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Problem Packaging? – Common packaging types, their issues and what is being done

7th February 2018

Martin Hyde

Plastic has been in the news a lot recently, and it hasn’t been the best press. With the potential for the EU Circular Economy package on the horizon, the launch of the 25-year environmental plan, restrictions on waste shipping to China and a huge surge in coverage of the issues plastic can cause when not disposed of properly (such as the BBC’s Blue Planet), The Government, Industry and consumers have all seemingly become a lot more concerned in the material’s usage.

The primary concern revolves around packaging, something which performs tremendous functions in modern society but often gets bad press due to excessive usage and poor recyclability.

Today we are going to discuss some of the most politicised packaging types, these are mentioned in the news often and are considered “problem materials”, however, all of them are recyclable.

Black Plastic

What is it?

Black plastic packaging (predominantly used in meat / microwaveable trays) was mainly put in to usage due to its cheap price and ability to make products look more desirable.

What is the problem?

Whilst black plastic itself can be readily recycled, the major issue it faces is its inability to be sorted from normal household waste streams. The black coloured pigment cannot be readily sorted from the recycling stream using optical sorting methods as it cannot be detected. This means that black plastic often ends up either not being recycled at all and becoming residual waste, or being recycled into low value products which do not require sorting of the input material.

What is being done?

WRAP (The Waste Resources Action Programme) are in the process of working with major retailers to introduce detectible pigments at the point of manufacture of the source plastic. This has showed some positive results in allowing the material to be sorted.

Iceland have pledged to move away from Black CPET trays in their packaging and other supermarkets such as Waitrose have started to make changes to their store-based packaging, moving away from black plastic usage in the Fruit & Vegetable and Meat & Poultry lines by the end of 2018. Click here to read about our Member Waitrose and their great efforts to reduce plastic use.

Straws 

What is it?

Plastic drinking straws have been incredibly popular for beverage consumption (around 500 Million are used daily in the USA alone) since their introduction. Various types and material of straws (almost entirely plastic of some sort) are available.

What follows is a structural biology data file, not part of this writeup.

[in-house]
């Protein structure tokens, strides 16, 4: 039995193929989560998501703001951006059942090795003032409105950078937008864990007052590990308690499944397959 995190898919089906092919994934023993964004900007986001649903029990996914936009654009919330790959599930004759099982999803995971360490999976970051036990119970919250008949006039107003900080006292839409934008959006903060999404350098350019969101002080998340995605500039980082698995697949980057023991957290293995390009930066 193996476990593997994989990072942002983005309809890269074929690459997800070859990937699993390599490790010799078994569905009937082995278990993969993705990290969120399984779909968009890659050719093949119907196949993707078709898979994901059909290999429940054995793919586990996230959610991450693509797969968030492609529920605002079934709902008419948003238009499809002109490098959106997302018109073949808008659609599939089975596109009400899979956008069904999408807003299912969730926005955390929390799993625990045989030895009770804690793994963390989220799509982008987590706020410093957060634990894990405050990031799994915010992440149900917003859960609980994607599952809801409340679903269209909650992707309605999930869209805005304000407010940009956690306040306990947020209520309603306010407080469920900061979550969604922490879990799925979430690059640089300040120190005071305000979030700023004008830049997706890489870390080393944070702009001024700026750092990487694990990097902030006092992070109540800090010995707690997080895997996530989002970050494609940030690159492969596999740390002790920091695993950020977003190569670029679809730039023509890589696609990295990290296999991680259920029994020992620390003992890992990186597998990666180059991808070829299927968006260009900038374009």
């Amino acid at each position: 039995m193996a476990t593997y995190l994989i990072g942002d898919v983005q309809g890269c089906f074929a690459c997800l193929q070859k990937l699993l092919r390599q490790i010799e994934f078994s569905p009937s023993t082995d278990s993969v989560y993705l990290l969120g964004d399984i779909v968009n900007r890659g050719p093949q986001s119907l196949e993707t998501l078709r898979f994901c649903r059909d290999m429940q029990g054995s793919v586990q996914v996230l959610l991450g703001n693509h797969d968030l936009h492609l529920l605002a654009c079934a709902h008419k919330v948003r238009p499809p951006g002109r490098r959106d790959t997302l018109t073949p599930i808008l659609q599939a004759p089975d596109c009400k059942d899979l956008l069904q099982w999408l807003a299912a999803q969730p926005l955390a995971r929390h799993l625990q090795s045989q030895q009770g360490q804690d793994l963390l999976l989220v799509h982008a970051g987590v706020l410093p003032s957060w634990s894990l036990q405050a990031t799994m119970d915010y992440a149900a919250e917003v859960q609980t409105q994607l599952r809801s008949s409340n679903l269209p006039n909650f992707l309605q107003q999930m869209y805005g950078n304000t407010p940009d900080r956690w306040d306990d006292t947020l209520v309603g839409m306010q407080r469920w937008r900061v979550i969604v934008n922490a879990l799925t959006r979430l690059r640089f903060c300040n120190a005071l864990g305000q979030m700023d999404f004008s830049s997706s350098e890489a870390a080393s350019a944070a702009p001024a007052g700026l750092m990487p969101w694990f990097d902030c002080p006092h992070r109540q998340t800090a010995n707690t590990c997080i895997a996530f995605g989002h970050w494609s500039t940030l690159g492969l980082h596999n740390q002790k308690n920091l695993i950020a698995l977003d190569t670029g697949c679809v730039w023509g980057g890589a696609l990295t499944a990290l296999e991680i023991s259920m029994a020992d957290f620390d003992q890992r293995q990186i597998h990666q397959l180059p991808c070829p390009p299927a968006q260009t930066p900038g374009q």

What is the problem?

Due to their prevalent usage in the catering industry, plastic straws have become a key player in the “throwaway culture” associated with single use plastics. As a result, they suffer from a relatively low recycling level as they are often not sorted from residual waste by the consumer. Straws are mostly made of Polypropylene which is recyclable, but have a high littering rate and often find their way into the natural environment. Straws in the natural environment present hazards to wildlife and in the ocean, can cause choking. As with other plastics, there is some evidence that when the material breaks down, it can act as a catalyst for bioaccumulation of hazardous substances.

What is being done?

Following the highlights of marine plastic litter in recent media, and due to the growing viewpoint that single use plastic straws are incredibly wasteful, some major brands have taken steps to approach the problem. JD Wetherspoon announced in February 2017 that they are removing plastic straws from their pubs. Waitrose also recently announced removing plastic straws from their shelves. Some businesses have begun to lobby the government to introduce a tax similar to the 5p bag tax on plastic straws. If implemented correctly this could significantly reduce usage. There are also a range of companies producing non-plastic or biodegradable straws made of alternative materials.

Plastic Bags 

What is it?

Plastic carrier bags are a great tool which allow goods to be easily carried around in varying weather conditions, providing protection and enabling convenience for consumers.

What is the problem?

For a long time, plastic bags have been used as a throwaway, single use, convenience item in the UK. Bags are often a highly littered product and can have devastating effects if they end up in the natural environment due to their long lifetime and the hazard they pose to marine life both as a physical obstacle and as a bioaccumulation catalyst when they break down.